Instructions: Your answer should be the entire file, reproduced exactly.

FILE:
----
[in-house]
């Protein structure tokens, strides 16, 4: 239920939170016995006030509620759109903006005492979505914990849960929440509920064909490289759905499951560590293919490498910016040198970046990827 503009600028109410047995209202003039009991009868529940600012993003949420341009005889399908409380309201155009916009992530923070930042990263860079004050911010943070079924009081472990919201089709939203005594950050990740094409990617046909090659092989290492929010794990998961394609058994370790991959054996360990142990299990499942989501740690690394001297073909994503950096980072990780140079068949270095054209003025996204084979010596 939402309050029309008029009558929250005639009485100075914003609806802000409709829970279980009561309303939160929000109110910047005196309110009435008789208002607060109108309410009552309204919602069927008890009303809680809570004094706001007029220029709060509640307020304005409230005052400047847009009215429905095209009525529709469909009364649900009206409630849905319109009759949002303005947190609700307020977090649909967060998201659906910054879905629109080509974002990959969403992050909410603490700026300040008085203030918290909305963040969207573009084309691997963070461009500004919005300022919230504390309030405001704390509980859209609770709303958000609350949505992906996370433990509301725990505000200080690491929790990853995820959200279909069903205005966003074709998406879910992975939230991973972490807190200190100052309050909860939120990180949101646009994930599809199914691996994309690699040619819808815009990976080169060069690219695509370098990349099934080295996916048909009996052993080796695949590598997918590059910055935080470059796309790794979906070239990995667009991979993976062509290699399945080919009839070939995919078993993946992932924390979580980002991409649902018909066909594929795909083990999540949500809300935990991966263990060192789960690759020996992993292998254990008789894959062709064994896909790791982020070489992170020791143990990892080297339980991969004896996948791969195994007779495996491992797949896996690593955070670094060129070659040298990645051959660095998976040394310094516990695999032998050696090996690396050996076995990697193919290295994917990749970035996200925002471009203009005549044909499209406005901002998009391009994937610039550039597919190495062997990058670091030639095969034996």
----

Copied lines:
[in-house]
């Protein structure tokens, strides 16, 4: 239920939170016995006030509620759109903006005492979505914990849960929440509920064909490289759905499951560590293919490498910016040198970046990827 503009600028109410047995209202003039009991009868529940600012993003949420341009005889399908409380309201155009916009992530923070930042990263860079004050911010943070079924009081472990919201089709939203005594950050990740094409990617046909090659092989290492929010794990998961394609058994370790991959054996360990142990299990499942989501740690690394001297073909994503950096980072990780140079068949270095054209003025996204084979010596 939402309050029309008029009558929250005639009485100075914003609806802000409709829970279980009561309303939160929000109110910047005196309110009435008789208002607060109108309410009552309204919602069927008890009303809680809570004094706001007029220029709060509640307020304005409230005052400047847009009215429905095209009525529709469909009364649900009206409630849905319109009759949002303005947190609700307020977090649909967060998201659906910054879905629109080509974002990959969403992050909410603490700026300040008085203030918290909305963040969207573009084309691997963070461009500004919005300022919230504390309030405001704390509980859209609770709303958000609350949505992906996370433990509301725990505000200080690491929790990853995820959200279909069903205005966003074709998406879910992975939230991973972490807190200190100052309050909860939120990180949101646009994930599809199914691996994309690699040619819808815009990976080169060069690219695509370098990349099934080295996916048909009996052993080796695949590598997918590059910055935080470059796309790794979906070239990995667009991979993976062509290699399945080919009839070939995919078993993946992932924390979580980002991409649902018909066909594929795909083990999540949500809300935990991966263990060192789960690759020996992993292998254990008789894959062709064994896909790791982020070489992170020791143990990892080297339980991969004896996948791969195994007779495996491992797949896996690593955070670094060129070659040298990645051959660095998976040394310094516990695999032998050696090996690396050996076995990697193919290295994917990749970035996200925002471009203009005549044909499209406005901002998009391009994937610039550039597919190495062997990058670091030639095969034996």